Will 2020 be the end of our dreams of food robots? Since the start of the year, three leading food robots startups have revealed (or being rumoured) to be in bad shape.
First, Zume, the well-known pizza robot startup is rumoured to lay off 80% of its staff. That’s a quick downturn for a company that raised $325m from Softbank Vision Fund in late 2018. Zume ventured in many new areas, notably packaging or renting mobile cloud kitchens. It is clear that money from Softbank dried up after Wework’s IPO failure and toying with new ideas certainly didn’t help in closing a new round of capital. It is not clear where Zume is heading and if it will remain a food robot business.
Then, CafeX, another famous food robot startup announced in early January that it closed three of its robotic cafés. Two more advanced versions of the robots are still operating.
Finally, Creator, another Softbank-backed startup, developing hamburger robots is also in a bad position.
Is it the end for food robots and what can we expect now?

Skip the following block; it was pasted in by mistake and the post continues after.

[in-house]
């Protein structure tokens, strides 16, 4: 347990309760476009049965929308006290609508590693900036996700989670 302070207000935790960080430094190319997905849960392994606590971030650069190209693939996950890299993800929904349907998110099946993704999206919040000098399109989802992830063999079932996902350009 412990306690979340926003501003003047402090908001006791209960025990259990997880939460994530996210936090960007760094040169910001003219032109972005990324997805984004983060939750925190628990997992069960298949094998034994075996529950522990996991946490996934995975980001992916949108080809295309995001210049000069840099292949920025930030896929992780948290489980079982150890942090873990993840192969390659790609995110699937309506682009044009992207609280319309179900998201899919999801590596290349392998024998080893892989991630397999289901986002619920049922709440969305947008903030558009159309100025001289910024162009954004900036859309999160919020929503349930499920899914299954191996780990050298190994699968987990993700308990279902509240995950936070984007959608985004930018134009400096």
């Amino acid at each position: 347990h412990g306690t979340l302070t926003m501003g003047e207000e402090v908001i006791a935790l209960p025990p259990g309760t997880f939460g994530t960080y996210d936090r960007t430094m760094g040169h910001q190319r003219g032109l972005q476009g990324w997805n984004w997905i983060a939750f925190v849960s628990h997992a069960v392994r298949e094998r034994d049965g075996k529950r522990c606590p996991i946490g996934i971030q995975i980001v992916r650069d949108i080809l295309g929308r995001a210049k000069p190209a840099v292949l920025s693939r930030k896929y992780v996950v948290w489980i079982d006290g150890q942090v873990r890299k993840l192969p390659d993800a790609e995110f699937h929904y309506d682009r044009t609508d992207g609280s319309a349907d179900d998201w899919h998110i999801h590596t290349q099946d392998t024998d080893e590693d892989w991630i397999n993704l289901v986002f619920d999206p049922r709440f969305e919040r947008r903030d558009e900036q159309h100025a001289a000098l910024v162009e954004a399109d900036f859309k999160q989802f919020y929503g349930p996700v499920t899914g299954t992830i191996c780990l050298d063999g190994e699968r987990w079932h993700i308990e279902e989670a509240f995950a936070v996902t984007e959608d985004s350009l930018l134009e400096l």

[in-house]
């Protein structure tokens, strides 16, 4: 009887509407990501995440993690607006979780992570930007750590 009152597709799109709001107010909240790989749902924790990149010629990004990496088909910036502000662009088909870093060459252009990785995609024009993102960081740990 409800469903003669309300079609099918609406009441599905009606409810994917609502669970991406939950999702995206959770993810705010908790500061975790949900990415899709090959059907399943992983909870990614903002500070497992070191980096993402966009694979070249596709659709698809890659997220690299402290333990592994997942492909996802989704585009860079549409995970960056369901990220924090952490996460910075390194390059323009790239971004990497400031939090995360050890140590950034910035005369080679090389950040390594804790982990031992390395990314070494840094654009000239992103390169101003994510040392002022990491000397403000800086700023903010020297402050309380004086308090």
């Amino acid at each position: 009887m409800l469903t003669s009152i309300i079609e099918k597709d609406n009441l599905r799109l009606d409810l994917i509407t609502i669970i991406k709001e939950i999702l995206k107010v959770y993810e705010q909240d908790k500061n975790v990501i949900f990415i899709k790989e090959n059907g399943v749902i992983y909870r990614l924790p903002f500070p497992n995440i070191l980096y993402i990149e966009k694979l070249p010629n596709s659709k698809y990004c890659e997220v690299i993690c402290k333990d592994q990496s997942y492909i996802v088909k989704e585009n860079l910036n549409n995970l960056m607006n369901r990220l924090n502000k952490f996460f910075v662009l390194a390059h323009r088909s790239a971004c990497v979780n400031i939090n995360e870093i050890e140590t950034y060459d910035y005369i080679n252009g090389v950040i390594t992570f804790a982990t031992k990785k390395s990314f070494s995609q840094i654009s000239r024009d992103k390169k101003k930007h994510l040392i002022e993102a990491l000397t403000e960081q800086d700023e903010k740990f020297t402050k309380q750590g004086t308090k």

We can indeed wonder if food robots have a future when we see these three quite gloomy news. However, here are a few facts to put things in perspective:
- On the three cases, it seems that access to more capital is the issue. That, in turn, is linked for Zume and Creator at least, to Softbank current dealing with the aftermath of WeWork and Uber.
- This hardship in finding capital is also an indication that super-high valuation rounds can be detrimental to startups (in November, Zume was rumoured to be raising money at a $4 Billion valuation). This is due to the hype and media attention that food robots received.
As explained in our 2019 FoodTech trends’ report, food robots were at the “top” in terms of hype. Now it is time for startups to show “real and eventually profitable stuff”. More reasonable valuations and rounds will certainly follow. Moving out of San Francisco, startups are still raising money and developing new food robots (Pizza food robot Picnic in Seattle, Cala pasta robot in Paris, etc.)